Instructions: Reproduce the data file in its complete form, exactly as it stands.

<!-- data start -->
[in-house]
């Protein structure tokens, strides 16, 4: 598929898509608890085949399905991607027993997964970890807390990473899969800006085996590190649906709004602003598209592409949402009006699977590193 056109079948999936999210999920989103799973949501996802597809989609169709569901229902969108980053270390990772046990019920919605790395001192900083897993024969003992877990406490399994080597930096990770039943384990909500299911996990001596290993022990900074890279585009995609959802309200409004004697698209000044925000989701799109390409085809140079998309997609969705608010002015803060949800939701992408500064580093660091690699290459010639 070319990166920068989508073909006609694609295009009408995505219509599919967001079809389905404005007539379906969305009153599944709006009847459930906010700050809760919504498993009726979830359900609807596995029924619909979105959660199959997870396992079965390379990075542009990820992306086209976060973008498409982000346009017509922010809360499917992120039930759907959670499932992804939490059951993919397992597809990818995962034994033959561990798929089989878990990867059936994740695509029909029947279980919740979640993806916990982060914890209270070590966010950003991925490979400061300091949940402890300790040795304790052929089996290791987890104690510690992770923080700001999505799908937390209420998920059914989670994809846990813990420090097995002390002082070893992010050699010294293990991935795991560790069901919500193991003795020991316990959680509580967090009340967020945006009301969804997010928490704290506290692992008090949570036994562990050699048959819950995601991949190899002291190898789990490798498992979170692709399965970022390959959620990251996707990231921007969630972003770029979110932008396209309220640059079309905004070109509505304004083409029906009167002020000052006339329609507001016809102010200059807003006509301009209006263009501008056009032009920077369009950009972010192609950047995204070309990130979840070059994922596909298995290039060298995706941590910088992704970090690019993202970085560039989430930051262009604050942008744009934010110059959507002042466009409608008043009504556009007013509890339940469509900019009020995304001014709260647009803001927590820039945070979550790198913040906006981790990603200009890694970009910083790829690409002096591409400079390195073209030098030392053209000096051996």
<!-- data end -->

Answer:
[in-house]
């Protein structure tokens, strides 16, 4: 598929898509608890085949399905991607027993997964970890807390990473899969800006085996590190649906709004602003598209592409949402009006699977590193 056109079948999936999210999920989103799973949501996802597809989609169709569901229902969108980053270390990772046990019920919605790395001192900083897993024969003992877990406490399994080597930096990770039943384990909500299911996990001596290993022990900074890279585009995609959802309200409004004697698209000044925000989701799109390409085809140079998309997609969705608010002015803060949800939701992408500064580093660091690699290459010639 070319990166920068989508073909006609694609295009009408995505219509599919967001079809389905404005007539379906969305009153599944709006009847459930906010700050809760919504498993009726979830359900609807596995029924619909979105959660199959997870396992079965390379990075542009990820992306086209976060973008498409982000346009017509922010809360499917992120039930759907959670499932992804939490059951993919397992597809990818995962034994033959561990798929089989878990990867059936994740695509029909029947279980919740979640993806916990982060914890209270070590966010950003991925490979400061300091949940402890300790040795304790052929089996290791987890104690510690992770923080700001999505799908937390209420998920059914989670994809846990813990420090097995002390002082070893992010050699010294293990991935795991560790069901919500193991003795020991316990959680509580967090009340967020945006009301969804997010928490704290506290692992008090949570036994562990050699048959819950995601991949190899002291190898789990490798498992979170692709399965970022390959959620990251996707990231921007969630972003770029979110932008396209309220640059079309905004070109509505304004083409029906009167002020000052006339329609507001016809102010200059807003006509301009209006263009501008056009032009920077369009950009972010192609950047995204070309990130979840070059994922596909298995290039060298995706941590910088992704970090690019993202970085560039989430930051262009604050942008744009934010110059959507002042466009409608008043009504556009007013509890339940469509900019009020995304001014709260647009803001927590820039945070979550790198913040906006981790990603200009890694970009910083790829690409002096591409400079390195073209030098030392053209000096051996």